Engines of economic growth. (Warenemy/Dreamstime)

There is no substitute for abundance. A country that produces more food and steel and aircraft and microprocessors is going to be, ceteris paribus, better off than one that produces less. A country with a larger share of its population working is going to produce more than a country with a smaller share of its population working, as has been the unhappy trend in the United States during the presidency of Barack Obama. All the blue-ribbon panels and price-control trickery that the progressive hive-mind can dream up will do little or nothing for the quality and affordability of health care compared with increasing the supply of doctors, hospitals and clinics, pharmaceutical manufacturers, makers of medical devices, and the like. “Less is more” might work in the context of the aesthetic of Ludwig Mies van der Rohe or the poetry of Robert Browning, but in the economy of real things, more is more. And the new Republican majority in Congress is well positioned to implement a more-is-more philosophy in a critical economic sector: energy.

It is difficult to overstate the importance of energy in the U.S. economy: The energy market affects almost every company and every industry, from AAL to AAPL, and we have an abundant supply of it, from oil and gas to coal and other sources. Getting government out of the way and allowing those industries to flourish even more fully than they have is a project that is, unlike some of the more ambitious items on the conservative wish list, well within reach, even with President Obama’s veto pen potentially standing between bill and law.

A little history for context. The immediate postwar U.S. economy was in many ways an atypical and unsustainable situation, given that the country’s commanding position in manufacturing — some 60 percent of the world’s industrial output — was predicated in part on the fact that the rest of the world was trying to rebuild its factories after the ruinous war. That wasn’t going to last forever, but manufacturing wasn’t the whole story, either.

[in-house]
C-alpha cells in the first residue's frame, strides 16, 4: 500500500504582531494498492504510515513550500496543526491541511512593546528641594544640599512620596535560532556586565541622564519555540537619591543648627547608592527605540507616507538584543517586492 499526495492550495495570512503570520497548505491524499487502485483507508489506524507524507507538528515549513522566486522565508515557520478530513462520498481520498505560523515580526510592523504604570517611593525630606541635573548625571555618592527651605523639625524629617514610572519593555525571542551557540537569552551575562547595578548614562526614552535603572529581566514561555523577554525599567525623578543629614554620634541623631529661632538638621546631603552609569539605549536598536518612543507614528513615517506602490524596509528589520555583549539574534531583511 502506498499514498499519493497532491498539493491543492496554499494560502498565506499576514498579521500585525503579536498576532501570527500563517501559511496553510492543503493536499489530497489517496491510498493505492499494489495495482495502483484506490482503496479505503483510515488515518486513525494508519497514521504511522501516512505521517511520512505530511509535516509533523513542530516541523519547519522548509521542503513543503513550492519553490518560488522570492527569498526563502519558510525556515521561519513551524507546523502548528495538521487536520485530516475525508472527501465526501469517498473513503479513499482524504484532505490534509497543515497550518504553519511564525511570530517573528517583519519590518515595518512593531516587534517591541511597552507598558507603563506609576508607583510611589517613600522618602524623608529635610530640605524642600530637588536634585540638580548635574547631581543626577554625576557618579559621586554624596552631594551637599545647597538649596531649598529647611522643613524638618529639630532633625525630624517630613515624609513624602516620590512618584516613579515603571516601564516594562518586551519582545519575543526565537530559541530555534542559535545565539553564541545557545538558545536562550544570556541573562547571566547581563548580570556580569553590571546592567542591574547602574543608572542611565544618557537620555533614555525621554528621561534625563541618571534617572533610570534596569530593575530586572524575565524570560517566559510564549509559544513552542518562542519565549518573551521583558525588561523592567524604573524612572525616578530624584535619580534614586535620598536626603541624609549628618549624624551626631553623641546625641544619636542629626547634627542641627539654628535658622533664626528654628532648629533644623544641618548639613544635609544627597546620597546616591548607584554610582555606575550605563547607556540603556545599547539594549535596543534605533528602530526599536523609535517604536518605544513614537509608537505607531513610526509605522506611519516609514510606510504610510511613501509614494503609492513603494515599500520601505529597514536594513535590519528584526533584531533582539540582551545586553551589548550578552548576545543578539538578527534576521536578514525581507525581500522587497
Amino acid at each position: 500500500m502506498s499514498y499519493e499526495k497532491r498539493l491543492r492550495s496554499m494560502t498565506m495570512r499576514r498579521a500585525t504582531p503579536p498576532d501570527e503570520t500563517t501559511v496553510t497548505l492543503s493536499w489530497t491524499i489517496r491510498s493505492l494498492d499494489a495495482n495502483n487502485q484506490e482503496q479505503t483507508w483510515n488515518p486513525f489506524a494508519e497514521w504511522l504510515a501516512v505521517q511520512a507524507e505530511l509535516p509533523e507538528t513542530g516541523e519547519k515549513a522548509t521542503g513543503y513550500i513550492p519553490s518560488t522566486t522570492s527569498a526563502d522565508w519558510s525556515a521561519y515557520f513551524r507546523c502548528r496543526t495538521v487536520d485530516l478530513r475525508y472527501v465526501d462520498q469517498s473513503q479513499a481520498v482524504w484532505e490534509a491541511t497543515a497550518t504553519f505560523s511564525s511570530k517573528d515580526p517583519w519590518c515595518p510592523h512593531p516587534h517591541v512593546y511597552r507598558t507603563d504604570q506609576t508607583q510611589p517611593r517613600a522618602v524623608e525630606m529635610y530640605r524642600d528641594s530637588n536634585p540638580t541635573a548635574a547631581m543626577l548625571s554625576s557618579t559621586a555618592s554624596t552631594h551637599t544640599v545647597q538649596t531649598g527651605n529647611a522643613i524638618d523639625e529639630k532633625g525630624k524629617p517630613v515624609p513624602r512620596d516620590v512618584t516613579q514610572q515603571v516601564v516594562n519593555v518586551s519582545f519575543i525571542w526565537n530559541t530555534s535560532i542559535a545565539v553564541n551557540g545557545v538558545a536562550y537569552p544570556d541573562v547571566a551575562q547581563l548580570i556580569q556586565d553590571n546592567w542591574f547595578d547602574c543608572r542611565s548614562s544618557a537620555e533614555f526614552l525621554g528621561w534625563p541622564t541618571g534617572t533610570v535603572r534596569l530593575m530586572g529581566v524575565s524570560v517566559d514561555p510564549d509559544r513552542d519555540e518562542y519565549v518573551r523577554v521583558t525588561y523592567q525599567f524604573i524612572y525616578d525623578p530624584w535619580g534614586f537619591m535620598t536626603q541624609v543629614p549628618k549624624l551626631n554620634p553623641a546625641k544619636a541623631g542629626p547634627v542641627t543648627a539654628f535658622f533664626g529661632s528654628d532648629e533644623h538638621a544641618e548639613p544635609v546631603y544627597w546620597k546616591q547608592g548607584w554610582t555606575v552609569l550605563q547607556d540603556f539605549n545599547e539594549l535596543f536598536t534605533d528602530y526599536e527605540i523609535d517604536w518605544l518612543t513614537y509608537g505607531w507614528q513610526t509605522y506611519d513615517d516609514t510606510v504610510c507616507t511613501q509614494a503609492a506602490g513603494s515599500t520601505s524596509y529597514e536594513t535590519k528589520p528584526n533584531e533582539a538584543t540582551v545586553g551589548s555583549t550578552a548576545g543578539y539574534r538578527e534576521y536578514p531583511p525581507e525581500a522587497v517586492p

As Paul Johnson points out in his elegant new biography of Dwight Eisenhower, the postwar United States constituted an unparalleled and unprecedented economic force. It was a more-is-more economy, producing a third of the world’s grain and half its cotton, and the lion’s share of its iron, phosphates, copper, and precious metals, outstripping the combined production of the major nations. It was the world’s largest producer of minerals, with four times the output of the second-largest. Everybody remembers (with varying degrees of accuracy) the ready availability of blue-collar factory work at decent wages in those days, but less appreciated is the role that energy played: The United States in those years was the world’s largest petroleum producer, pumping more oil than the rest of the world combined and generating 90 percent of the world’s natural gas. Between 1950 and 1970, total U.S. petroleum production nearly doubled, and then it began to fall off in the early 1970s, a decline that coincided with a general stagnation in the economy — coincidence, but not mere coincidence.

The International Energy Agency calculates that the United States is poised to take the top spot again in 2015, and that by 2020 total U.S. oil production (crude, condensates, and gas liquids) will climb to 11.6 million barrels a day. And that’s great news — but it’s still 100,000 barrels a day less than we were producing in 1970, and that with our radically improved extraction techniques. So that’s relatively low-hanging fruit, not a best-case scenario.

The energy industry isn’t just about hydrocarbons in the ground. Getting those out in an economical and environmentally responsible fashion is an engineering problem that we have a pretty good handle on; Americans tend to be pretty good at engineering problems. But there are other challenges, an important one of which is infrastructure. The most famous energy-infrastructure fight recently has been the one involving the Keystone XL pipeline; Senator Mark Udall’s equivocation on the issue was, if I am reading the Colorado results correctly, an important factor in his defeat by Republican challenger Cory Gardner, who is unequivocal in his insistence that it is time to build the thing already. Before Tuesday’s election, there were 57 senators who supported Keystone XL; in January, there will be at least 61. Barack Obama has made it clear that the political interests of congressional Democrats are a secondary concern to him at best; Republicans have a chance to bring a significant number of Democrats around in a bipartisan consensus that is, for once, on the right side of an issue. If the president wants to stand in the way of that, it’s a good fight for Republicans to have. It’s a chance to remind the country that California has a lot of oil shale and relatively few good blue-collar jobs.

READ ENTIRE ARTICLE HERE: http://www.nationalreview.com/article/392151/energy-more-more-kevin-d-williamson

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